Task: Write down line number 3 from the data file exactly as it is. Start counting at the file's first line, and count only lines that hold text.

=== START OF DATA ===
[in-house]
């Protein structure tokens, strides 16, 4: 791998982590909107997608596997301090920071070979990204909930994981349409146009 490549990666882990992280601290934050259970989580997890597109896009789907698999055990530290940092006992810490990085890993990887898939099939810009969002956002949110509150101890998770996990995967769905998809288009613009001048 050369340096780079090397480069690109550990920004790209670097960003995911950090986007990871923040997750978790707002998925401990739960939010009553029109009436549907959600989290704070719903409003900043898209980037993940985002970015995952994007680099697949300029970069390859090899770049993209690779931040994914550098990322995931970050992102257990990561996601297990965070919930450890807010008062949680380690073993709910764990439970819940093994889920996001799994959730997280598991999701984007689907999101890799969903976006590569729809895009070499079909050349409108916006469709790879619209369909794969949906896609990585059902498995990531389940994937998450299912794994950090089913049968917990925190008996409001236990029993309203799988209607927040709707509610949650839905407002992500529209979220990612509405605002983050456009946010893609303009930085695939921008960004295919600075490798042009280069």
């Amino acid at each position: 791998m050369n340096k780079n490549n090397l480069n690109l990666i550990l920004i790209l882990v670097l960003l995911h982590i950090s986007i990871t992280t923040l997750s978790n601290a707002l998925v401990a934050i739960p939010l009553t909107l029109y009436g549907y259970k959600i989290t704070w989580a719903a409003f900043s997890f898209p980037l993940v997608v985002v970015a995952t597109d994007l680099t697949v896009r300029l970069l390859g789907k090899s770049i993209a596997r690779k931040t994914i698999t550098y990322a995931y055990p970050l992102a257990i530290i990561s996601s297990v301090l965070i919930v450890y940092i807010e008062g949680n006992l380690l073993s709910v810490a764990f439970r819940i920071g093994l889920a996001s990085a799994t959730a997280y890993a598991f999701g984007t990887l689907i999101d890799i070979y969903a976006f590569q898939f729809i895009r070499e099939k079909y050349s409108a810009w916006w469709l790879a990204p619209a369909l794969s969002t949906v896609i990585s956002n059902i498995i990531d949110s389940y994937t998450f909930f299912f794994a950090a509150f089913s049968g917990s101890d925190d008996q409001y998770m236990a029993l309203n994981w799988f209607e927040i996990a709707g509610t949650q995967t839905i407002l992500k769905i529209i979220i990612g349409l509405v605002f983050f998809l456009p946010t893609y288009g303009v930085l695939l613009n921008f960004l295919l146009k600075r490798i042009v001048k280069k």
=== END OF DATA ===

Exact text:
């Amino acid at each position: 791998m050369n340096k780079n490549n090397l480069n690109l990666i550990l920004i790209l882990v670097l960003l995911h982590i950090s986007i990871t992280t923040l997750s978790n601290a707002l998925v401990a934050i739960p939010l009553t909107l029109y009436g549907y259970k959600i989290t704070w989580a719903a409003f900043s997890f898209p980037l993940v997608v985002v970015a995952t597109d994007l680099t697949v896009r300029l970069l390859g789907k090899s770049i993209a596997r690779k931040t994914i698999t550098y990322a995931y055990p970050l992102a257990i530290i990561s996601s297990v301090l965070i919930v450890y940092i807010e008062g949680n006992l380690l073993s709910v810490a764990f439970r819940i920071g093994l889920a996001s990085a799994t959730a997280y890993a598991f999701g984007t990887l689907i999101d890799i070979y969903a976006f590569q898939f729809i895009r070499e099939k079909y050349s409108a810009w916006w469709l790879a990204p619209a369909l794969s969002t949906v896609i990585s956002n059902i498995i990531d949110s389940y994937t998450f909930f299912f794994a950090a509150f089913s049968g917990s101890d925190d008996q409001y998770m236990a029993l309203n994981w799988f209607e927040i996990a709707g509610t949650q995967t839905i407002l992500k769905i529209i979220i990612g349409l509405v605002f983050f998809l456009p946010t893609y288009g303009v930085l695939l613009n921008f960004l295919l146009k600075r490798i042009v001048k280069k």